I’m aware some academics will have a different view of digital or digitisation for instance, but I think it’s just an evolution. What has truly changed however, is the way we work, which is very different from the past. In the past we had project management, which is a remnant of the big Manhattan Project. This meant that everything in IT entailed doing requirements, coding, and deployment but now what we see more often is project management being pushed to the side in software development and the introduction of Agile. Culture has moved from top-down authoritarian management to more collaborative servant based leadership.

In addition, the IT operating model is changing since in the past you always had developers and operations working almost independent of each other. The developers wrote software and operations deployed and ran it. These days those two functions are more integrated and cloud is the big enabler. So expect to see more opportunities and growth for cloud engineers and not so much infrastructure specialists. Such perspectives help inform how I look at digital and new ways of working.

What are some of the tools you’re using to enable employees to work remotely?

We provided all our staff with uncapped 3G cards since we were not certain that all employees had connectivity in their homes. We’re even considering providing backup solar panels for  a few critical staff so that they can have uninterrupted access even when there is load shedding because that’s an ongoing concern in South Africa.

As far as tools, we use Microsoft 365 across the organisation. We use Citrix if people need direct access to some of the bank’s applications and there was a bit more investment made into this but nothing major. We didn’t have to buy much else except extra bandwidth. Our project management tools like Atlassian software have always been available. We are also moving towards more output based measurements but of course those can also bring about resistance. The culture in some organisations means that some traditional top down managers may resist such an approach in favour of more micro-management techniques. They may still want to track how many times employees logged in on a daily basis for instance. These attitudes are more common in older organisations with older style management.

 What approach should IT leadership take to navigating times of crisis on a limited IT budget?

Investing in great connectivity such as fibre is essential since ADSL speeds are slower. If I was running a small business, I’d ensure that I have everything on cloud. Tools like Dropbox and Google Drive give you access to data on the go. Even Office applications are all online. There is free, cloud-based software for accounting and invoicing that small businesses can utilise.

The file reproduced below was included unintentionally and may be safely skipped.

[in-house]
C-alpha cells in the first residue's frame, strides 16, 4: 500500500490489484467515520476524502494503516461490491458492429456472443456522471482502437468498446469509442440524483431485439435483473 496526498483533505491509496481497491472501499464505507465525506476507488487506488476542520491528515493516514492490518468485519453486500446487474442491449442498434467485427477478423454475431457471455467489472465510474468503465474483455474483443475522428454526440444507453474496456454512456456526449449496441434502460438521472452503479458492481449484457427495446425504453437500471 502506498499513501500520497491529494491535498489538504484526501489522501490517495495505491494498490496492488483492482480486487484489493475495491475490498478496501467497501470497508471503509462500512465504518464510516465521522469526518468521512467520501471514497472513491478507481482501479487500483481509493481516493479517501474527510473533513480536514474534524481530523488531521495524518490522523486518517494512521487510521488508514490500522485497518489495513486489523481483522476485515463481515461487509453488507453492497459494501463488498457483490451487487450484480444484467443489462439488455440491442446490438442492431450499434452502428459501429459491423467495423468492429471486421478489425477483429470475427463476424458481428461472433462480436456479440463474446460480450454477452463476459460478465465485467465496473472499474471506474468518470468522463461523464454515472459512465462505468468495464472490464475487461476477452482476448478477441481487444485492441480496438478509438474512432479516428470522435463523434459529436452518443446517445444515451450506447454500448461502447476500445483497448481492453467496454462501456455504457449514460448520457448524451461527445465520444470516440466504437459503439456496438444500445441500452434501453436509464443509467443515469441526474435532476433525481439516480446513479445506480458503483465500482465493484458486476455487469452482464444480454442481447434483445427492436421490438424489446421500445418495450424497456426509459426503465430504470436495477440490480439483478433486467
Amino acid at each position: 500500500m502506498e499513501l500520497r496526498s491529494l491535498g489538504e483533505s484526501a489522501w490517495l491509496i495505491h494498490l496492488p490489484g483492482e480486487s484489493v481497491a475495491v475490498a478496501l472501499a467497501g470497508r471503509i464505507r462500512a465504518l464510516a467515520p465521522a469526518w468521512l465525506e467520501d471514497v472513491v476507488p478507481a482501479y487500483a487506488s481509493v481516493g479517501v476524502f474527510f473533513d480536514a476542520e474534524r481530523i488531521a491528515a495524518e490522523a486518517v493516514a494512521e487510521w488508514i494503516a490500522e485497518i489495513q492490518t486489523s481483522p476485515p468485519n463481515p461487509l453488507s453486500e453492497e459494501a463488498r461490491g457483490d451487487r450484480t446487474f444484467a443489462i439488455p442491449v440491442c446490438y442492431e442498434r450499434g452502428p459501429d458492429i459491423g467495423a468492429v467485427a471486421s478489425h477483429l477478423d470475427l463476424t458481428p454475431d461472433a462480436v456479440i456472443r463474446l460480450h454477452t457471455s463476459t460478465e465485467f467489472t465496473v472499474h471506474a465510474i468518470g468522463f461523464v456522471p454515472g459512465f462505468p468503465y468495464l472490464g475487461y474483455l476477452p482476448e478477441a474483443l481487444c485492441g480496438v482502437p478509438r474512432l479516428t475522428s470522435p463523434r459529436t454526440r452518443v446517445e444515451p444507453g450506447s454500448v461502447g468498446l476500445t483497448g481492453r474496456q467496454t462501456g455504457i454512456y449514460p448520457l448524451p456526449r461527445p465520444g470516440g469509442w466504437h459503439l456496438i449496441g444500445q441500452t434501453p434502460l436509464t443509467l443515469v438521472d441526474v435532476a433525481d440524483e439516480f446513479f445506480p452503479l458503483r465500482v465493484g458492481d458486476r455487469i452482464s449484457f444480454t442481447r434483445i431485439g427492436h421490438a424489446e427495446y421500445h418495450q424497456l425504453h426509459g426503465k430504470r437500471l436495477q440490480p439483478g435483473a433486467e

What cloud providers are you using?

Our aim is to have all our applications on the Cloud by 2025. We are currently moving away from physical data centers to Cloud. We didn’t choose a hybrid cloud strategy to avoid having some data on-premise and other data on Cloud. The guidance from the Reserve Bank of South Africa is that organisations should always have two providers so we’ve split across certain types of applications – some are AWS specific and others are more Azure.

 What are some of the lessons learned from navigating the corona crisis?

I found that more people need interaction. You get introverts and extroverts in teams but as a leader you need to create more opportunities to connect with your team. Because you’re out of sight this can sometimes create a sense of isolation. As a leader it’s important to have check-in sessions with your team to make sure people feel connected and don’t get depressed. We’ve also found that online meetings are more tiring than in-person meetings so we try to limit the duration of meetings to under 45 minutes to allow people to have breaks in between meetings, especially senior teams who can sometimes have up to 12 hours of meetings daily. The biggest take away from this crisis is that it was a catalyst to push us to do things differently. It gave us an opportunity to reinvent our business models because there’s pressure on the system now.